On March 3, 1966, the film that would become screen legend Lana Turner's (1921-1995) final starring role in a major production — she was just 45 — was released: Madame X.
As well-trod a story in 1966 as A Star Is Born was in 2018, Madame X is, by now, forgotten by popular culture, a dated story that originated in Alexandre Bisson's (1848-1912) 1908 play, one that portrays an imperfect mother as the ultimate martyr who must die in despair for her transgressions.
Not exactly begging for a 2019 remake.
In the original story, the protagonist is a young woman caught having an affair after bearing her husband a son. Shamed for her sin, she is cast out of the home by him and warned from ever trying to see her child again. A lost soul, she sinks into utter ruin, winding up, decades later, the mistress of an unscrupulous man who plans to blackmail her former family. In order to shield her son from shame, she murders her lover and plans to accept the death sentence for it, only to find that her court-appointed lawyer is her grown son! She refuses to give her name, becoming known in the press as "Madame X," and dies never having told her son the truth.
The story was filmed 10 times, starring: Dorothy Donnelly (1880-1928) in 1916; Pauline Frederick (1883-1938) in 1920; Ruth Chatterton (1892-1961) in 1929; Gladys George (1904-1954) in 1937; Mara Russell-Tavernan (1909-1972) in 1948; Gloria Romero (b. 1933) in 1952; Cybele (1888-1978) in 1954; Libertad Lamarque (1908-2000) in 1955; Turner in '66; and Tuesday Weld (b. 1943) in a made-for-TV movie in 1981. It hasn't been touched since.
Of these, by far the most famous and successfully realized was Turner's, produced by Ross Hunter (1926-1996), who had given her a smash in 1959's Imitation of Life, and directed by the prolific David Lowell Rich (1920-2001).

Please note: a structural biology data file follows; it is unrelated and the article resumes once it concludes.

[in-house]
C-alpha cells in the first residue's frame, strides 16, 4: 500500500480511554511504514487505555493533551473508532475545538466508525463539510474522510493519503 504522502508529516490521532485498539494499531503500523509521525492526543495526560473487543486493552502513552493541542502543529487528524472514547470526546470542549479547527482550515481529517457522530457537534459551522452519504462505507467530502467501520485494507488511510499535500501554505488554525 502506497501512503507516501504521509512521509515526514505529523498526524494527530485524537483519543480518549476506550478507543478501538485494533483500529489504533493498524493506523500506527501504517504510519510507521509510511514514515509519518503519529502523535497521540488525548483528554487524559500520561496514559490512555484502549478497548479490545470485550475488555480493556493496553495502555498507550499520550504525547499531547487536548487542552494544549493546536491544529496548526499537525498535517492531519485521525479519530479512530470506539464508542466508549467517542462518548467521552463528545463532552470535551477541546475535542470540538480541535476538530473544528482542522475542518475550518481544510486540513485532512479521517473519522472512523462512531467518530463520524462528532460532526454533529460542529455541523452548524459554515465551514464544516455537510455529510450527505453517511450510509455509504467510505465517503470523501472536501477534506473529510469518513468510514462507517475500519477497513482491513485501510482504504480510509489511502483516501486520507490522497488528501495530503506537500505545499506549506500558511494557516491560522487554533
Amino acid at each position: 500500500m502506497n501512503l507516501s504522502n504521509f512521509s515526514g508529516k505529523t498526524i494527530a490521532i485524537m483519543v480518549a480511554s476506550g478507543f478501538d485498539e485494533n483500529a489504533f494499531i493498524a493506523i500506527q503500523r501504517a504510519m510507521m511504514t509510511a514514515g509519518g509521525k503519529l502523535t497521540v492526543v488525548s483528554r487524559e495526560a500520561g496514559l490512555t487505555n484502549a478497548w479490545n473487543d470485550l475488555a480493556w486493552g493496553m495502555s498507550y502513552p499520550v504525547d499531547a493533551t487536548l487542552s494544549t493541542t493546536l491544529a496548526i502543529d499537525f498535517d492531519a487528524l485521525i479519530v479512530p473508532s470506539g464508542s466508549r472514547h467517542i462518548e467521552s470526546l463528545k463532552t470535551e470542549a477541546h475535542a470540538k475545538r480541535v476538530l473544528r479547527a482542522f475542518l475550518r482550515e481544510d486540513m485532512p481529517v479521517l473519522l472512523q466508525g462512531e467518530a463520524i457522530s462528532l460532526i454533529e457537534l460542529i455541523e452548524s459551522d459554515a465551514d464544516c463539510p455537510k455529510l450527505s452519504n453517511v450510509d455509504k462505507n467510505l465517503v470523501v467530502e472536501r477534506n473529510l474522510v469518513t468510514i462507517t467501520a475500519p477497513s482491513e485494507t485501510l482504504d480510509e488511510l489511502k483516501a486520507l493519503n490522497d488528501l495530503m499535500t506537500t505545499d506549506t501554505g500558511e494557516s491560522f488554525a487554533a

Hunter announced he would produce the film in May 1962, with Turner attached as its star. Turner, in spite of several late-career successes, was considered somewhat over-the-hill and in need of another hit, but no matter — her star discourse, her real life, played beautifully with the storyline. Just four years earlier, Turner, who had scandalously bedded gangster Johnny Stompanato, had been disgraced when her teenage daughter Cheryl Crane (b. 1943) stabbed the mobster to death. His death resulted in a sensational trial and public shaming that led to her daughter's acquittal after Turner's tearful testimony that Crane had only stabbed the crook in defense of her mother's life.
Turner's unique place in the Hollywood firmament as a femme fatale and mother lioness made her a natural for the melodrama, Hunter sensed.
Jean Holloway (1917-1989) wrote the updated screenplay with Turner in mind, complicating the story deliciously and attempting as much as possible to freshen up the plot.